If we accept the fact that God is our Father, our Provider and our Redeemer, does it make sense that He would hide His will from us? Yet many Christians talk about the “will of God” as if finding it is a version of the con man’s three-shell game.
Why would the God I’m counting on to me from my sin put me in a position where my faith is under fire? Is James serious about being joyful in the midst of hardships?
In his letter to the Galatians, Paul argues that there is one voice to listen to above all others and that is the voice that speaks the gospel of Jesus Christ.
In his critique of Tim Keller’s Generous Justice, Giere refers to Galatians and points to a major theme of James. Do James and Paul offer a litmus test of saving faith?
Our author introduces himself simply as another sinner saved by grace. Who was James? How did he come to faith? And how do we know which James wrote this letter?
Fantasy, distortion and falsehood are the currency of our new technology. It is easy today to be someone you’re not. By contrast, the Epistle of James raises the question: are you living what you claim to believe?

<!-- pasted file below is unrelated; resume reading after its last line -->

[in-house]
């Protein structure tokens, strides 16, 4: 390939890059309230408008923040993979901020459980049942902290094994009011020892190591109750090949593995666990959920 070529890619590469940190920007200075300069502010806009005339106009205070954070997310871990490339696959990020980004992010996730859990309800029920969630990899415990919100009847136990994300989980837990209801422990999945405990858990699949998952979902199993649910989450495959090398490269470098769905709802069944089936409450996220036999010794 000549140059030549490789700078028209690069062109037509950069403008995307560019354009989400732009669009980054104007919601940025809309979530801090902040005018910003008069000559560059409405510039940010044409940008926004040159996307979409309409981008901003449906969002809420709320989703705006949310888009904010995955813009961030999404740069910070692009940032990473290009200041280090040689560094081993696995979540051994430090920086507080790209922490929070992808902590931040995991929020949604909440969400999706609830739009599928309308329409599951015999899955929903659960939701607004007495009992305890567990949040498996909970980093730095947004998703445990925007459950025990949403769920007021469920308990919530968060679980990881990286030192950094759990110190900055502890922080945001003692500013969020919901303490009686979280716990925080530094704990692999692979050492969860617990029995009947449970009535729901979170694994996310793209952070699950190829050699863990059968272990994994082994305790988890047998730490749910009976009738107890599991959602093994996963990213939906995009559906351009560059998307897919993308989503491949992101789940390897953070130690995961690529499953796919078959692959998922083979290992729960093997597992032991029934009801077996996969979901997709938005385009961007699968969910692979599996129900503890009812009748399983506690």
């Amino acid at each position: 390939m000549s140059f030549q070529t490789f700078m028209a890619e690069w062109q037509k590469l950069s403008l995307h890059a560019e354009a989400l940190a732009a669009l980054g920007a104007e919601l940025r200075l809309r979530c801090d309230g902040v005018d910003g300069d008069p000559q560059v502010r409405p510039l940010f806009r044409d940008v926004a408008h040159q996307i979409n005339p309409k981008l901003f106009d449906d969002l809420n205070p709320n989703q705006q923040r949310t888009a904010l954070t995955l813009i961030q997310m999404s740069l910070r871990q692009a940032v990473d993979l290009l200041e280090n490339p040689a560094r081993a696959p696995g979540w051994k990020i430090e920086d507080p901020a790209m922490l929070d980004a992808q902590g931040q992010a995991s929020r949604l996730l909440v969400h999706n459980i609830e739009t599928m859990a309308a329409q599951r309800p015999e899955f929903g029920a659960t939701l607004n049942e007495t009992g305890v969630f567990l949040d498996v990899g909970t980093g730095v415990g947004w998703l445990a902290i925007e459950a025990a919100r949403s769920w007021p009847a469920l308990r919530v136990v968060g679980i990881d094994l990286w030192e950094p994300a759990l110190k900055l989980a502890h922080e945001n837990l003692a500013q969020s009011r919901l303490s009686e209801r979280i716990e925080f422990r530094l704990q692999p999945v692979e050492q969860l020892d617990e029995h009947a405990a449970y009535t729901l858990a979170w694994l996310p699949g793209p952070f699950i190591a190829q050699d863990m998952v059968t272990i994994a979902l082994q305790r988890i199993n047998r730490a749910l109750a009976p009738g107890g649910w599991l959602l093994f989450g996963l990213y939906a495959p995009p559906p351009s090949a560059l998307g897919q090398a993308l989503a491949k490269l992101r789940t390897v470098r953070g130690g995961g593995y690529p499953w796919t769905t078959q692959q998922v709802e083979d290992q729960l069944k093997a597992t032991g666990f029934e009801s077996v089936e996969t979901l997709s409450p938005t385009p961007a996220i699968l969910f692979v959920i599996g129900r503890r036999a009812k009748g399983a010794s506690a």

Is one of your New Year’s resolutions to read through the Bible but you don’t know how to get started? Here’s a great list of plans.
What is there to celebrate about Christmas? I’d like to answer that question by looking at one of my favorite Christmas stories: Job. The hope that sustained Job sitting on that ash heap, scraping at his boils, is the knowledge that he had a Redeemer who was born on Christmas day.
A biblical and better alternative to the modern view of love, sex and marriage.
Beauty is no longer in the eye of the beholder; it is in the mouse click of the photoshopper.